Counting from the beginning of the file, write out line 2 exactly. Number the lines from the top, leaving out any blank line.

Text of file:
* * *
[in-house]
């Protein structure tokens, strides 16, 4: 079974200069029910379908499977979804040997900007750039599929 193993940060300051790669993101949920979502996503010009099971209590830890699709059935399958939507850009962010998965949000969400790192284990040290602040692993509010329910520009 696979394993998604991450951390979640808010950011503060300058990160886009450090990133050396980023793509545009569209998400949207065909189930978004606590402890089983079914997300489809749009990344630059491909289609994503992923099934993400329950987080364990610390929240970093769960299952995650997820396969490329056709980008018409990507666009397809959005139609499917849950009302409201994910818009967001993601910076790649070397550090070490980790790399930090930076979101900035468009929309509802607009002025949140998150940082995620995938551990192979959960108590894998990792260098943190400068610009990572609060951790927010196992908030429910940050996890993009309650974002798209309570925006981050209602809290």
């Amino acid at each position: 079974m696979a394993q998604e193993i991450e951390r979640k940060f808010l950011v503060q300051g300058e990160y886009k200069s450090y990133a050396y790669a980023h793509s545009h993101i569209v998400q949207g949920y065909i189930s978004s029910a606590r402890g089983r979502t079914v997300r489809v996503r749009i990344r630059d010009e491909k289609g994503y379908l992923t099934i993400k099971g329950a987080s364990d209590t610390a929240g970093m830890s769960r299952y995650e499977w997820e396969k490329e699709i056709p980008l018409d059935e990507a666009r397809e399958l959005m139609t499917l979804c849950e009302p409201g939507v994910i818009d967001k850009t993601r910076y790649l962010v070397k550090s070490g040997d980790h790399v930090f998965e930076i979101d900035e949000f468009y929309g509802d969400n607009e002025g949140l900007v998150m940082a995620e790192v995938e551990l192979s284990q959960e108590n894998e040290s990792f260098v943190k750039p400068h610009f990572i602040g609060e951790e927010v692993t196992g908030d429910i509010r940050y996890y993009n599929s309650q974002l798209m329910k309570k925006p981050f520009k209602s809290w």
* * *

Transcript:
């Protein structure tokens, strides 16, 4: 079974200069029910379908499977979804040997900007750039599929 193993940060300051790669993101949920979502996503010009099971209590830890699709059935399958939507850009962010998965949000969400790192284990040290602040692993509010329910520009 696979394993998604991450951390979640808010950011503060300058990160886009450090990133050396980023793509545009569209998400949207065909189930978004606590402890089983079914997300489809749009990344630059491909289609994503992923099934993400329950987080364990610390929240970093769960299952995650997820396969490329056709980008018409990507666009397809959005139609499917849950009302409201994910818009967001993601910076790649070397550090070490980790790399930090930076979101900035468009929309509802607009002025949140998150940082995620995938551990192979959960108590894998990792260098943190400068610009990572609060951790927010196992908030429910940050996890993009309650974002798209309570925006981050209602809290």